Marketing is a changing creature, and in the past ten years that’s painfully obvious to some and enthusiastically cheered on by others. There’s a million and one buzz words and phrases used to describe various evolutions of marketing from inbound to outbound, push to pull, and so on and so on.
As a former broadcaster turned advertiser turned back to broadcaster turned to PR guy turned marketing dude, I’ve been in and out of a few of those phases and seen them from a myriad of angles. But I think we’ve emerged into a new reality for marketing, one I don’t see changing anytime soon. I humbly submit for this new era the following term: Opportunity Marketing.
What is Opportunity Marketing?
Before we get to my working and evolving definition of opportunity marketing, it’s important that we both be on at least the same plane for a moment.
Agree or disagree: Technology, the Internet and the mobile web have initiated a seismic shift in the way businesses connect consumers to products and market to the masses?
Disagree? You can stop reading and thanks for visiting. If you agree read on.
Agree or disagree: Social media and connected devices (tablets, smartphones, game consoles etc.) have changed the essence of communication between brand and consumer creating more “intimate” experiences?
Disagree? Again, you can stop reading and thanks for visiting. But if you agree, then lets get to my definition.
Opportunity marketing is leveraging web, social and mobile technology to find and connect with a market in a less intrusive and more consultative way. Messaging designed for many, but delivered in a personalized intimate manner.
Now that we have a definition, I’ll expand on this thought more in post to come. But for now, it’s out there.
The merger of NBC and Comcast is unprecedented in American media. While contrary to President Obama’s campaign pledges to stop corporate conglomeration of American media, the merger delivers to Comcast/NBC ownership of one fifth of the time Americans spend watching television, an alarming proportion. Arguments presented against the merger raise concerns over the diversity of choices for Americans seeking information about their affairs domestic and abroad. The merger was passed by a 4-1 vote of the FCC.The merger is the largest of it’s kind in U.S. media history.
Several scholars and authors have raised concerns over the hyper-conglomeration of American media. Among them and perhaps most recognized is Ben Bagdikian author of the book The New Media Monopoly. Bagdikian writes of the conglomeration effect stating that “the awesome power of the contemporary mass media has in one generation been a major factor in reversing the country’s progressive political, social and economic momentum of the twentieth century.” (pg. 11)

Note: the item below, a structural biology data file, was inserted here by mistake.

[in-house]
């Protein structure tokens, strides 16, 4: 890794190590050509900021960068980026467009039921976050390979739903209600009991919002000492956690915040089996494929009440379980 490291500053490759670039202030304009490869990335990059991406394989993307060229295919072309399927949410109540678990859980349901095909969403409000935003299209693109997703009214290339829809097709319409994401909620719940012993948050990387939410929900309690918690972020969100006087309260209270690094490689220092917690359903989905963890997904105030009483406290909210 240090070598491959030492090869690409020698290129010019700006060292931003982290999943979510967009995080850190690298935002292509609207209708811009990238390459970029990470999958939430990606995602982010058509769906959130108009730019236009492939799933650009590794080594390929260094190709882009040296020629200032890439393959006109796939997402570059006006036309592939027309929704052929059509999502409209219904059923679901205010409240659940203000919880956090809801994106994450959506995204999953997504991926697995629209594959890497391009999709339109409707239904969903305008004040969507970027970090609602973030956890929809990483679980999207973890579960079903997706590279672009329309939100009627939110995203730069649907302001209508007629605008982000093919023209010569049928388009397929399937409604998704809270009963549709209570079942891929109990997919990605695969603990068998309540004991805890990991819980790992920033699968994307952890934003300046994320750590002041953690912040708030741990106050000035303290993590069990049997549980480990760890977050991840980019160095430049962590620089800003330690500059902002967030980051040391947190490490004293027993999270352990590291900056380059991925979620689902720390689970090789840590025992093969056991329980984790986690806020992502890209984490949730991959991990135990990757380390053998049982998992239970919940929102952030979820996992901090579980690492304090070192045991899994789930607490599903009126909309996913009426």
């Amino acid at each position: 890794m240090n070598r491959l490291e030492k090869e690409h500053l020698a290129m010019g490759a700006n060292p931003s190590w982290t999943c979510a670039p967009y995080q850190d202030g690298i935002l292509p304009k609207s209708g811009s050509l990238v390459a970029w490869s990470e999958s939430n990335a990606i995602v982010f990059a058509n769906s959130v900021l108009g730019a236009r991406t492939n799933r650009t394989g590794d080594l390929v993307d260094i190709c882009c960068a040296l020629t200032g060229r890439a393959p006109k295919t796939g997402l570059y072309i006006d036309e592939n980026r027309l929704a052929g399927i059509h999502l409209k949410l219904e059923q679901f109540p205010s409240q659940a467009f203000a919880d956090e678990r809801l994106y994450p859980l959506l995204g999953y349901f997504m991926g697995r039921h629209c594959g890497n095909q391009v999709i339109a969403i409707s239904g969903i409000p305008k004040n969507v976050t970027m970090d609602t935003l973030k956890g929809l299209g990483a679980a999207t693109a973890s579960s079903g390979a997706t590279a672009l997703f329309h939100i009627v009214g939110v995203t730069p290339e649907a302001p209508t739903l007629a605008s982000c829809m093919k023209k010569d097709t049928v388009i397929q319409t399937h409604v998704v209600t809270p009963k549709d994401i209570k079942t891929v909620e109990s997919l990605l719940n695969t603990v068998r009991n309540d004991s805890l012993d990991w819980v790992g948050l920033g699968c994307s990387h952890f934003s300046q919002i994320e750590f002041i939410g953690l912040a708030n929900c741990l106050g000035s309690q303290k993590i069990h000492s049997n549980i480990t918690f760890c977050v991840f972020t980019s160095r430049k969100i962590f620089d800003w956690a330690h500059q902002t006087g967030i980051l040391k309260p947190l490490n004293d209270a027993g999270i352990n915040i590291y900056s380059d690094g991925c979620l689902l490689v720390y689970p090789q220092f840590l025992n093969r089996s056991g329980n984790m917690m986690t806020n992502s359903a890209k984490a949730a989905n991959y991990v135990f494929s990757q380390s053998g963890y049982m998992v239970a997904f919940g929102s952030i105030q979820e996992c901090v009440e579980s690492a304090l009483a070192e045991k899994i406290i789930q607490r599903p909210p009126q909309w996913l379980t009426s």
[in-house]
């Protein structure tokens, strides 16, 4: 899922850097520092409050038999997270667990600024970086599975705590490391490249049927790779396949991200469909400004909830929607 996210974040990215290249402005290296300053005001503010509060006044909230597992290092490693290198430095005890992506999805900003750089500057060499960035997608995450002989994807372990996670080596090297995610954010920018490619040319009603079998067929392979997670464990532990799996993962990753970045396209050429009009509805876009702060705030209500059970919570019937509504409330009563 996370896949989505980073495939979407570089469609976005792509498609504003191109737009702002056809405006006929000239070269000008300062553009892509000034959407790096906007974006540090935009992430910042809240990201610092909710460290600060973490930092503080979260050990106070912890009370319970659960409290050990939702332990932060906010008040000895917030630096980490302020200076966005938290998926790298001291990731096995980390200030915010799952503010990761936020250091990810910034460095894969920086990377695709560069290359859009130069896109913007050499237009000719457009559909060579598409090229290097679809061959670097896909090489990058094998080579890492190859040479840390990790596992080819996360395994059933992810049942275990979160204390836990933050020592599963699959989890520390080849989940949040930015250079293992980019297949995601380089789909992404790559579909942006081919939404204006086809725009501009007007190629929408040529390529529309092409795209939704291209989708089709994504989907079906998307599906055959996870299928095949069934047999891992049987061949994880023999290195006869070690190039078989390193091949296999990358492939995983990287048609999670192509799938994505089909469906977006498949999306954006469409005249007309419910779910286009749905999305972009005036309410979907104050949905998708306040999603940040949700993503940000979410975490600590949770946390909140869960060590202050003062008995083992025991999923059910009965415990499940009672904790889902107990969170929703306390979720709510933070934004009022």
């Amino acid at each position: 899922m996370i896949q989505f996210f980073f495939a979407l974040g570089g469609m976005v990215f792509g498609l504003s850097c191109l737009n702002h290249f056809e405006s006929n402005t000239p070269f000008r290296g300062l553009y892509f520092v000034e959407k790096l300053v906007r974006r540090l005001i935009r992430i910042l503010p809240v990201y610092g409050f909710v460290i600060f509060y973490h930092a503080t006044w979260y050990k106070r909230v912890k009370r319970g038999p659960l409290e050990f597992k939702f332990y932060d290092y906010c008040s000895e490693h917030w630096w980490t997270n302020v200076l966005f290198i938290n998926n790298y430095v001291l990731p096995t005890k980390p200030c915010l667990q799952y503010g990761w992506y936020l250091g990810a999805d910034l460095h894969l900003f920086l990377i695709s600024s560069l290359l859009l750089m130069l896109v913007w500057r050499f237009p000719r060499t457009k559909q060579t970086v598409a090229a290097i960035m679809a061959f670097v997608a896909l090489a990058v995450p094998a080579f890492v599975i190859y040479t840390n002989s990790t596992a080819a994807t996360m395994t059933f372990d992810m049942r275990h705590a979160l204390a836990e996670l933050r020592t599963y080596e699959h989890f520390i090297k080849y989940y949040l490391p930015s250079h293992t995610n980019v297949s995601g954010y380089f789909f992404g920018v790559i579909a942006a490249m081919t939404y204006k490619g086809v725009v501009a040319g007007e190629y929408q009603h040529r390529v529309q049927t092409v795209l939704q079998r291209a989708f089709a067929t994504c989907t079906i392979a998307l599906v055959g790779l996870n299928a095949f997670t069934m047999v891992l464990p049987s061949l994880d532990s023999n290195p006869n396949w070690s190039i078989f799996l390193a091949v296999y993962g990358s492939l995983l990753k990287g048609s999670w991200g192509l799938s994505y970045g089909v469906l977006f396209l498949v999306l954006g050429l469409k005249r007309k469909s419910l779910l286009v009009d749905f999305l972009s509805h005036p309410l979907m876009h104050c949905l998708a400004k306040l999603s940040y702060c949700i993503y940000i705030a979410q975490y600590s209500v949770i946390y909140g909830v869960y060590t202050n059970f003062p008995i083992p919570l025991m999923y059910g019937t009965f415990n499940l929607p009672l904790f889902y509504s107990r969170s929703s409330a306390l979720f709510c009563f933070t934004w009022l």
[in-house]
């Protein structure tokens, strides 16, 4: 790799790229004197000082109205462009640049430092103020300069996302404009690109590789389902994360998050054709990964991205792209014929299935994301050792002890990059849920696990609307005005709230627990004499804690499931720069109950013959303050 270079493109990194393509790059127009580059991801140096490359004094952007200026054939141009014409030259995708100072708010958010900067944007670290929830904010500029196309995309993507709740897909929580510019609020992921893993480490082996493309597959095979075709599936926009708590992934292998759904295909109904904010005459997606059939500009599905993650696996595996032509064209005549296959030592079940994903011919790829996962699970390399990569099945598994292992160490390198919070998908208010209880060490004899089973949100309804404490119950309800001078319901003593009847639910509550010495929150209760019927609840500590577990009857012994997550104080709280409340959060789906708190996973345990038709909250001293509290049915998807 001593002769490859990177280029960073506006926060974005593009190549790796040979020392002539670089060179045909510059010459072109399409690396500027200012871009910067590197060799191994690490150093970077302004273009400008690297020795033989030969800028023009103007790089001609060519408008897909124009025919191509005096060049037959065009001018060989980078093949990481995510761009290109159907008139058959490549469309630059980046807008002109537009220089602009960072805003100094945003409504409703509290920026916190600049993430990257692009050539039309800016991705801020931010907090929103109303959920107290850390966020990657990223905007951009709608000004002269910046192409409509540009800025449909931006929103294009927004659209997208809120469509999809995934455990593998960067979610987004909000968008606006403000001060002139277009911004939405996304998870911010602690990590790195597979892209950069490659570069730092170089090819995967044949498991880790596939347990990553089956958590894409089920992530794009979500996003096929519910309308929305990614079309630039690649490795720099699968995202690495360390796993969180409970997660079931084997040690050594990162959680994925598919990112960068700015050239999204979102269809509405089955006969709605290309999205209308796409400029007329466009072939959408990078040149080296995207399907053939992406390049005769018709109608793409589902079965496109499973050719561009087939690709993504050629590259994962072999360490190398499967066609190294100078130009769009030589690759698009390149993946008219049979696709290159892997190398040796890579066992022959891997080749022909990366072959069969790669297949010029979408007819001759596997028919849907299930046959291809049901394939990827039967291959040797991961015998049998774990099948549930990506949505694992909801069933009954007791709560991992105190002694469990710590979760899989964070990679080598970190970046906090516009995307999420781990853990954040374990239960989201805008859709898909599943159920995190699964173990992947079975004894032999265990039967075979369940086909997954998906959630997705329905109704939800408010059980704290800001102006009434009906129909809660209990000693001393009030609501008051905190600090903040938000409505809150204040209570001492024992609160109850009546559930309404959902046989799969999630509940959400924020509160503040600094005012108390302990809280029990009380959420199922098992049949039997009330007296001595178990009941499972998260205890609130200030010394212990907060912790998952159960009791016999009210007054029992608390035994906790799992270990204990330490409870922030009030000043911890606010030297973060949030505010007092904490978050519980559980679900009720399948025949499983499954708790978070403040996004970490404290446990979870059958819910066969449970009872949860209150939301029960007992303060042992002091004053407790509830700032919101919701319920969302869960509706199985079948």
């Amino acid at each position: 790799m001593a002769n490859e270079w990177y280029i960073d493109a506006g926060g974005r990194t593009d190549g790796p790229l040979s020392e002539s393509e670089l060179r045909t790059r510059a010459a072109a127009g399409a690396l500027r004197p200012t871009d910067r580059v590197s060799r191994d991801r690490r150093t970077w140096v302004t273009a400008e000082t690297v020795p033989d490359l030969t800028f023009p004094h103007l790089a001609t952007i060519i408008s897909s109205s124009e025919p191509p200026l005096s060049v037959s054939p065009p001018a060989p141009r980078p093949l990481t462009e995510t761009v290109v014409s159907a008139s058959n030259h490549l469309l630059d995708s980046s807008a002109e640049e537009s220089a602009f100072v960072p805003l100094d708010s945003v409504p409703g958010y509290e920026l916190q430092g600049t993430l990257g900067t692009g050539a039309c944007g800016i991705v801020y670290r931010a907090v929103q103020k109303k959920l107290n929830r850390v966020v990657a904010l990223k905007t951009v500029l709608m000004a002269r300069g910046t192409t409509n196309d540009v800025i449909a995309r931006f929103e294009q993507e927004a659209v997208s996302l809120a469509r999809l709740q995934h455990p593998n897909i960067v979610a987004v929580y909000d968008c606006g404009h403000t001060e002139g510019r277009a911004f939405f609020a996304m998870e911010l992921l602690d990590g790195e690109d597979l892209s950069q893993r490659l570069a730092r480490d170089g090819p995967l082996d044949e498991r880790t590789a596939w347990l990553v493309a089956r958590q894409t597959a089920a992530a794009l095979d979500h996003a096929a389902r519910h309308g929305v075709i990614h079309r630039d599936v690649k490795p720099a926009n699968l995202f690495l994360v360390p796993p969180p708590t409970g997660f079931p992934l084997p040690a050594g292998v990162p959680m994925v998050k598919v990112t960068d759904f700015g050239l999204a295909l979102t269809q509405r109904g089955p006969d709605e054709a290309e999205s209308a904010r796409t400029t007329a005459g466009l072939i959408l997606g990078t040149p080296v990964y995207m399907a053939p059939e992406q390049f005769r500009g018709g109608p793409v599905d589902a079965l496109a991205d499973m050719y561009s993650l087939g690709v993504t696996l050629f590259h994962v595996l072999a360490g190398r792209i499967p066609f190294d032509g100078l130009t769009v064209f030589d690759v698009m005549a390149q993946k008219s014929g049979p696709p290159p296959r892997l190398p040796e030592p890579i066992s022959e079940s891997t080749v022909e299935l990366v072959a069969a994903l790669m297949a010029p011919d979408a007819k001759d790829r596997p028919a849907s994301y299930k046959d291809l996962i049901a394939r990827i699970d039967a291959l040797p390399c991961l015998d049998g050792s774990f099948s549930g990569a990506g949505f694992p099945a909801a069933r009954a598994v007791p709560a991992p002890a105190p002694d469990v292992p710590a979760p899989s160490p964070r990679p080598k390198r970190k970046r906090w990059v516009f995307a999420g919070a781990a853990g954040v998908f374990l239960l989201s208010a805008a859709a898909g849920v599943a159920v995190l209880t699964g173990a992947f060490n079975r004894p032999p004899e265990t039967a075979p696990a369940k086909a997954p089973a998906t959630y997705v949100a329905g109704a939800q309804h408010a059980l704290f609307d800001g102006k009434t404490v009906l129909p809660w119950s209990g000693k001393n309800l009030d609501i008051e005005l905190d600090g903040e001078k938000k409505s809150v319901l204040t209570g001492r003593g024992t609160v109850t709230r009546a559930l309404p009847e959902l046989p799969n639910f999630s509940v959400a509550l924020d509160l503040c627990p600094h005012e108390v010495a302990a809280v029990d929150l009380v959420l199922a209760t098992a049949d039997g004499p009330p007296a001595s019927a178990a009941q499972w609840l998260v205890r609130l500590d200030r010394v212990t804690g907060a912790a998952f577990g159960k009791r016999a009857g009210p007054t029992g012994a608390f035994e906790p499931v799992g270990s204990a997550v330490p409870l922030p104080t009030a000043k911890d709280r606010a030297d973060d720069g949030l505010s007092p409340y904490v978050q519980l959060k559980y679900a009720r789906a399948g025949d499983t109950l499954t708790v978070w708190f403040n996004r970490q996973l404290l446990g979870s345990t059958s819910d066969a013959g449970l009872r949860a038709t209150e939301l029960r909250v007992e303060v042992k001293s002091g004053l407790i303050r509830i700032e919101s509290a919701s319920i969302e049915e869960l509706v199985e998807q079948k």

Paul Kivel the author of You Call This a Democracy? writes, passionately, that “the media is not neutral, it reflects a clear ruling class agenda.” (pg. 125) Kivel’s concerns along with Bagdikian’s observations have been topics at the core of significant debate over media conglomeration over the past two decades.
There are volumes of quantitative and anecdotal reports that would suggest that Bagdikian and Kivel are on the right track. But let’s suppose for a moment that the research didn’t exist and we look merely at John Milton’s argument for the freedom of expression. The blind poet used an historic notion, the marketplace of ideas, to argue for a vibrant and diverse public forum on issues, with the “cream” essentially rising to the top, that is the opinions shared most by the public.
With that premise, media ownership in the hands of fewer than half a dozen corporations can’t possibly incubate the necessary debate for the marketplace of ideas to succeed.
What is to become of the American media is unknown, but it would be wise of a prudent citizen to at the very least, acknowledge the dangers of a shrinking pool of media owners.
It’s resolution season. We’re all resolving to break off the shell of an old self and emerge , mastering new challenges, taking on greater risk and seeking more balance.
At the top of my resolution list: read more. In the waning months of my formal education, at least until I move beyond an M.S. and pursue my J.D., I’ve resolved to read more of what I want to read.
The first book I finished off also happened to set a great foundation for me going into 2011. Carmine Gallo’s The Innovation Secrets of Steve Jobs was a natural selection for a lover of all things Mac. I had no idea how easily I would be able to implement the book’s seven principles into my professional and personal life.
- Do What You Love
- Put a Dent in the Universe
- Kick Start Your Brain
- Sell Dreams, Not Products
- Say No to a 1,000 Things
- Create Insanely Great Experiences
- Master the Message
A fantastic read and a page turner. I would highly recommend it to anyone looking to inspire their next decade. The Chinese have animal names for their years. I prefer to channel Steve on applying some sort of label to 2011.
In an address to Stanford University students, Job uttered a phrase that sends volts of inspired electricity through my being, it seems the best way to stage 2011:
2011: “Stay Hungry, Stay Foolish.”
Do yourself a favor, take a weekend and plow through the book for some great reminders and new discoveries.